Wal-Mart Stores Inc. should have seen the potential danger from the throngs at its Black Friday sales based on a 2007 incident at its Valley Stream store, where a year later a worker was trampled to death, a federal agent said yesterday.
Anthony Chiuffo, Occupational Safety and Health Administration area director for Long Island, fined the retailer $7,000 for the death. He testified Friday that at the post-Thanksgiving Day sale in 2007, the front door of the Walmart store was pushed off its frame by crowds of customers, and one employee suffered a minor cut.
"The employer had recognition of the hazard in previous years," he said, adding that the worker's cut was not severe enough to constitute a reportable offense. "That's the basis of why I signed the citation. The employer doing due diligence should have seen the hazard."
OSHA issued the fine after the death of Jdimytai Damour, 34, a seasonal maintenance worker who died after being trampled by crowds surging into the store for the post-Thanksgiving Day sales.
Chiuffo also testified that Wal-Mart's plan was "inadequate," but Wal-Mart contends the fine is based on "a standard that was neither posted nor proposed at the time."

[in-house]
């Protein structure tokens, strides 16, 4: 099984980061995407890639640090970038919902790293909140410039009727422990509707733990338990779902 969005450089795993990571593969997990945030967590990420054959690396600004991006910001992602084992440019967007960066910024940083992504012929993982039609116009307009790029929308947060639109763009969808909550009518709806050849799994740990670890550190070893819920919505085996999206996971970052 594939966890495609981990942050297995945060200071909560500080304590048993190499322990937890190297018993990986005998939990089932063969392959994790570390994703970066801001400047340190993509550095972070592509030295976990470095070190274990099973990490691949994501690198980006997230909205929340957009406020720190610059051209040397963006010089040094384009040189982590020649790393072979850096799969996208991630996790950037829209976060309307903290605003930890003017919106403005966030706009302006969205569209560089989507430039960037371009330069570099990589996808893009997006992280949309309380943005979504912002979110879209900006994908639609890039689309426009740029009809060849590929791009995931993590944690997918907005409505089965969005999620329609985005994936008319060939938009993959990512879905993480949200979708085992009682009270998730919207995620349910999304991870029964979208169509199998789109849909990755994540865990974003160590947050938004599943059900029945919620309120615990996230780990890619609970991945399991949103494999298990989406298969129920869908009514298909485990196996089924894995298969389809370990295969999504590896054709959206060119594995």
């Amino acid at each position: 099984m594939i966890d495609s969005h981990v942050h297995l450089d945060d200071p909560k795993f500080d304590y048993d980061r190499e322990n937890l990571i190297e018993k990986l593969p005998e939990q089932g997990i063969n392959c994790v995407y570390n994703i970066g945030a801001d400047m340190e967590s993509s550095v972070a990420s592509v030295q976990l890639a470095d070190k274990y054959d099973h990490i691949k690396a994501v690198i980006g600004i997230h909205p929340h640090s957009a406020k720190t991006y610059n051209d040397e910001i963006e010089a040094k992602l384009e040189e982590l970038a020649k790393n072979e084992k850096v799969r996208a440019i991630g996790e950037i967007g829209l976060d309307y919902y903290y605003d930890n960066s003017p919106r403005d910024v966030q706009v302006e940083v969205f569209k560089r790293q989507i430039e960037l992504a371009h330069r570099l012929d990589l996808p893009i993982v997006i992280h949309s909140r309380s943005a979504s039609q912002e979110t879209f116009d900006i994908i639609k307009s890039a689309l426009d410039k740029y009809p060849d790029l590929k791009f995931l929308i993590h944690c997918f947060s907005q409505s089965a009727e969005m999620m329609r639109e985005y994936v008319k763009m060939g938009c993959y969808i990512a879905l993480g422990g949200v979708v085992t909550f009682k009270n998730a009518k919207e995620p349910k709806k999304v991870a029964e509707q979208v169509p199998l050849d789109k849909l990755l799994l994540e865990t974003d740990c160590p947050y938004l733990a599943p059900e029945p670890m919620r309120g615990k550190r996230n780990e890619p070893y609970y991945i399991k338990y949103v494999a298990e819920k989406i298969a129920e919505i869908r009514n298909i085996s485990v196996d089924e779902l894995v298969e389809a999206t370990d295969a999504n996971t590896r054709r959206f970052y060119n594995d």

Company representatives have said they are not objecting to the amount of the fine, but the principle of the violation. They are troubled by the precedent it sets.
But Chiuffo said the Valley Stream store's original plan for Black Friday lacked details on the chain of command and locations.
"It's not specific enough," Chiuffo said under cross-examination from Wal-Mart lawyer Jason Schwartz.
Schwartz questioned Chiuffo about his opinion that the Black Friday sale prices contributed to the crowds.
Chiuffo pointed out that Wal-Mart's flier for the 2008 sale advertised discounted 42-inch plasma televisions sets, with a note in small print that there would be a limit of five televisions available per store.
Schwartz asked Chiuffo about ways Wal-Mart could have avoided being issued the citation, including canceling the Black Friday sales for good. "That would be the easiest, yes," Chiuffo replied.
The hearing, which will continue next week, is being held in Manhattan before Judge Covette Rooney of the Occupational Safety and Health Review Commission.